Kazz TOTALLY upped the photoshop ante last week so I scrambled to find a suitable background! This photo from Life magazine will have to do.

As far as construction of the dress went it was straightforward. The pattern was clear, the only problem was the actual tissue. I would bet money (since I can’t find any copyright on this) that this was made during the war, probably 1943 or 44 since the tissue is SO thin that breathing on it wrong will tear it! Other than that, the only thing I changed was the peplum construction. The pattern calls for facings and I *hate* peplum facings. They require acres of hand stitching to lay right and for something like this I wanted durability. I lined the whole thing and interlined the back and left side front so it has some substance. That shadow you see in the pictures is just that, it actually lays flat really nicely. I’m not sure tucks like that are the best look for me, maybe in another 10 pounds I’ll feel more comfy in it.  I’m also being completely transparent here saying that I did NOT sew on the hooks-n-eyes the pattern called for, I just pinned myself in for now : )

And now the hat…

(Since so many people were interested in construction details of my Joan shamrock green linen hat I’m including the highlights of this hat here – if you’re not interested you can skip to the end : )

Oh the hat…It took three people with half a dozen advanced degrees a combined IQ of well over 450 to figure out the last two steps of that pattern!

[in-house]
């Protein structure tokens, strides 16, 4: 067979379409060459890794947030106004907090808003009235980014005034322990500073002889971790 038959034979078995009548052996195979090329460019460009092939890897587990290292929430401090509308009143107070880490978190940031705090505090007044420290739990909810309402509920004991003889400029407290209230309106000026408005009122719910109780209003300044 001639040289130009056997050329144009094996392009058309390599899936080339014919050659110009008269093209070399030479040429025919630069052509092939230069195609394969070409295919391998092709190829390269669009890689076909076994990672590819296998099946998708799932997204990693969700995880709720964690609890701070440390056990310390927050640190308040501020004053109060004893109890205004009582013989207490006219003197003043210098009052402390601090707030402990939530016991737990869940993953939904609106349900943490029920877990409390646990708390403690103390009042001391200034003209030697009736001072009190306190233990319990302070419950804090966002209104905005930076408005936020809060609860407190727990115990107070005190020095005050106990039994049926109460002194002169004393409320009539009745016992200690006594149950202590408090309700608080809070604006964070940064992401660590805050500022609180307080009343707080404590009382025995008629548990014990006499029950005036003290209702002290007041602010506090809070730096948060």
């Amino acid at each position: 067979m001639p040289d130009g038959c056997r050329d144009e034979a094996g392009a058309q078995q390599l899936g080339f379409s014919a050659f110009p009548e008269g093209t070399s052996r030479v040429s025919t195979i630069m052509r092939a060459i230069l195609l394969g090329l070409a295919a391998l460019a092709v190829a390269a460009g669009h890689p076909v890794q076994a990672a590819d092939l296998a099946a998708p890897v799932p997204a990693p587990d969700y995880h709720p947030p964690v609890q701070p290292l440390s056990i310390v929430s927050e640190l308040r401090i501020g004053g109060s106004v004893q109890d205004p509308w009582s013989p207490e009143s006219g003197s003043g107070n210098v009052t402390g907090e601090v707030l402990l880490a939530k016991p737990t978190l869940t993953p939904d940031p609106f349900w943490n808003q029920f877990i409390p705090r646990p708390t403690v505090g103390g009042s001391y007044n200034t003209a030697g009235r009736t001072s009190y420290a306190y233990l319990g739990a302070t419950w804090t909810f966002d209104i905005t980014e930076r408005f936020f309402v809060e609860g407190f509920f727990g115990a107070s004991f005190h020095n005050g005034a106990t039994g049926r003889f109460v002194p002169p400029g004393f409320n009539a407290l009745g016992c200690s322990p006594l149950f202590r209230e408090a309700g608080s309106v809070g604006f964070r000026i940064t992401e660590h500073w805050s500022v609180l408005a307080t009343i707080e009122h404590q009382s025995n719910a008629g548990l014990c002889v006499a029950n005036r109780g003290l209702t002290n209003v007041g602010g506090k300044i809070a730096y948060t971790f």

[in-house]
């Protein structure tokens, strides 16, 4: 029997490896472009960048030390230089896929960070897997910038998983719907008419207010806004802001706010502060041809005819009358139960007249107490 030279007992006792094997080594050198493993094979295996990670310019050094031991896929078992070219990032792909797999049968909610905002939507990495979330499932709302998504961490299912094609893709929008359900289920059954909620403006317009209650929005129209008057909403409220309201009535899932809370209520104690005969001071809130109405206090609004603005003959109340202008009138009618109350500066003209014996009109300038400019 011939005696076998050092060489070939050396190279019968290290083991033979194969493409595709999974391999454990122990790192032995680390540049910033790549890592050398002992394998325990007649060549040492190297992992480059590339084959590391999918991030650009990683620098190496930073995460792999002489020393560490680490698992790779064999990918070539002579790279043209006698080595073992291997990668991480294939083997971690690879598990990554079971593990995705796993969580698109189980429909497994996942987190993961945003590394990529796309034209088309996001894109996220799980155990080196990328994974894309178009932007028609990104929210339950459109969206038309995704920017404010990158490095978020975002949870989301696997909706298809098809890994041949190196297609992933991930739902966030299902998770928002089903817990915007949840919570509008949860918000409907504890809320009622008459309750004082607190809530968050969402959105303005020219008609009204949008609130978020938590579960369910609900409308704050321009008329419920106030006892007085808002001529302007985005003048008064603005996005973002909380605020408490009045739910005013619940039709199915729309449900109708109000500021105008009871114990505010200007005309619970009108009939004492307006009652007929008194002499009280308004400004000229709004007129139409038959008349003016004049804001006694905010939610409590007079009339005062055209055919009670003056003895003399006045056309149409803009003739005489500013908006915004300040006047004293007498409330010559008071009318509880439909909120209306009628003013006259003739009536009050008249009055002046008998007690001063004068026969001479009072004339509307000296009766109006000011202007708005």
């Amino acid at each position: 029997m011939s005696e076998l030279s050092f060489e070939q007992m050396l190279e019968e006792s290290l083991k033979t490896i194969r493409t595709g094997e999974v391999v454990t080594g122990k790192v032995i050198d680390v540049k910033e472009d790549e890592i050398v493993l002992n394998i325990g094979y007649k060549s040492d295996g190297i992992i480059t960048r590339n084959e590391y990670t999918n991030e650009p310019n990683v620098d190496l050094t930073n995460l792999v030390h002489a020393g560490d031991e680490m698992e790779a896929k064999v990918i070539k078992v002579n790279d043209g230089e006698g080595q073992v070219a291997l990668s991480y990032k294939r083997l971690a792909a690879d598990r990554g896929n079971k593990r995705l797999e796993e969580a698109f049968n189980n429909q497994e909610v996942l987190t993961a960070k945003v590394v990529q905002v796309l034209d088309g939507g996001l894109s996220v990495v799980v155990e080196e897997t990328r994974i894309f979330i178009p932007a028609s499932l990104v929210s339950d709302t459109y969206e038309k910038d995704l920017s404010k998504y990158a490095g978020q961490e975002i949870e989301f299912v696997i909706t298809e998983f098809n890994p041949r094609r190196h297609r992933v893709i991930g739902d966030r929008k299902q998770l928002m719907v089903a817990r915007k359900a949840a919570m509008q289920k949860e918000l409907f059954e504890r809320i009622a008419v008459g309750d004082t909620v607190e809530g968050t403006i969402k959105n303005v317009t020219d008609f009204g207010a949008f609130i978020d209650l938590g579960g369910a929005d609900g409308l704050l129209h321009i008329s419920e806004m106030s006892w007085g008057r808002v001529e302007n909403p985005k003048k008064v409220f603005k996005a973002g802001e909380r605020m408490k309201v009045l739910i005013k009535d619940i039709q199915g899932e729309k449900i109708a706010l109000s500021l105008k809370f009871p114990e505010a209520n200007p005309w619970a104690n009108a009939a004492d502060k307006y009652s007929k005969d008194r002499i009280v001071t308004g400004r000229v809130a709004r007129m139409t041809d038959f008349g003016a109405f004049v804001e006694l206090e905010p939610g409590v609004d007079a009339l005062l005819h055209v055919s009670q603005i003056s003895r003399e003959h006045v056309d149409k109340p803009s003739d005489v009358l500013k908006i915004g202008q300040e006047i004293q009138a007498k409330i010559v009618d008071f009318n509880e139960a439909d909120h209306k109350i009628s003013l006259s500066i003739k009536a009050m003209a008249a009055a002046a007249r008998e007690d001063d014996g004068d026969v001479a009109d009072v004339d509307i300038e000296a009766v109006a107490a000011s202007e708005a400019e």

The hat went together well in the beginning but it becomes some origami crane-like thing at the end and I’m still not sure I have it right! I’ve made hats from scratch before, I’m not a novice but I wanted to make THIS hat (view B) EXACTLY like the instructions said to do. I chose this pattern for two reasons – 1) It’s really cute in the picture and 2) it doesn’t ask you to buy a hat frame and just cover it like the first couple of vintage hat patterns did!

My feeling is if you’re going to put out a hat pattern then you should show the customer how to make the WHOLE thing from beginning to end. I thought at first I’d made it match the dress exactly but when I read the directions I realized I really needed the hat wool so off to Joann’s I went. The one thing I really appreciate about the pattern is it does NOT assume everyone has a hat form (but I do) and they tell you to buy a 10″ styrofoam ball and use a terry towel to steam the buckram.